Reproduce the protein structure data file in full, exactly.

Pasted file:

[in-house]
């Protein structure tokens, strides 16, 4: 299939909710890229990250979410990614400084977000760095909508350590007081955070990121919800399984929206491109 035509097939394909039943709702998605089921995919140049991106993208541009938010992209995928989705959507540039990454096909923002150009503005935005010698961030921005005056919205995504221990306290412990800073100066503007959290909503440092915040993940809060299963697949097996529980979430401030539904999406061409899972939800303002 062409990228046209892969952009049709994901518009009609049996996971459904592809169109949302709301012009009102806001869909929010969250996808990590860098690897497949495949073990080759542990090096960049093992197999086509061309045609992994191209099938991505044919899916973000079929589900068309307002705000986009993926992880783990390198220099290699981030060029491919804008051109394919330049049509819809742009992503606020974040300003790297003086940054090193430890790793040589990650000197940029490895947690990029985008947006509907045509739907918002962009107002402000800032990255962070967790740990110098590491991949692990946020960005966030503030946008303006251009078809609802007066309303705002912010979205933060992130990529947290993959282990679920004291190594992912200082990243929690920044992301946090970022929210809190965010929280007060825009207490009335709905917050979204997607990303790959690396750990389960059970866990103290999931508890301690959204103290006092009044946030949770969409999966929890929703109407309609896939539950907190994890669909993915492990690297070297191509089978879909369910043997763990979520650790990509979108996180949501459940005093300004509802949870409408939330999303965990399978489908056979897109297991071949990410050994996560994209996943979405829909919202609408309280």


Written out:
[in-house]
């Protein structure tokens, strides 16, 4: 299939909710890229990250979410990614400084977000760095909508350590007081955070990121919800399984929206491109 035509097939394909039943709702998605089921995919140049991106993208541009938010992209995928989705959507540039990454096909923002150009503005935005010698961030921005005056919205995504221990306290412990800073100066503007959290909503440092915040993940809060299963697949097996529980979430401030539904999406061409899972939800303002 062409990228046209892969952009049709994901518009009609049996996971459904592809169109949302709301012009009102806001869909929010969250996808990590860098690897497949495949073990080759542990090096960049093992197999086509061309045609992994191209099938991505044919899916973000079929589900068309307002705000986009993926992880783990390198220099290699981030060029491919804008051109394919330049049509819809742009992503606020974040300003790297003086940054090193430890790793040589990650000197940029490895947690990029985008947006509907045509739907918002962009107002402000800032990255962070967790740990110098590491991949692990946020960005966030503030946008303006251009078809609802007066309303705002912010979205933060992130990529947290993959282990679920004291190594992912200082990243929690920044992301946090970022929210809190965010929280007060825009207490009335709905917050979204997607990303790959690396750990389960059970866990103290999931508890301690959204103290006092009044946030949770969409999966929890929703109407309609896939539950907190994890669909993915492990690297070297191509089978879909369910043997763990979520650790990509979108996180949501459940005093300004509802949870409408939330999303965990399978489908056979897109297991071949990410050994996560994209996943979405829909919202609408309280």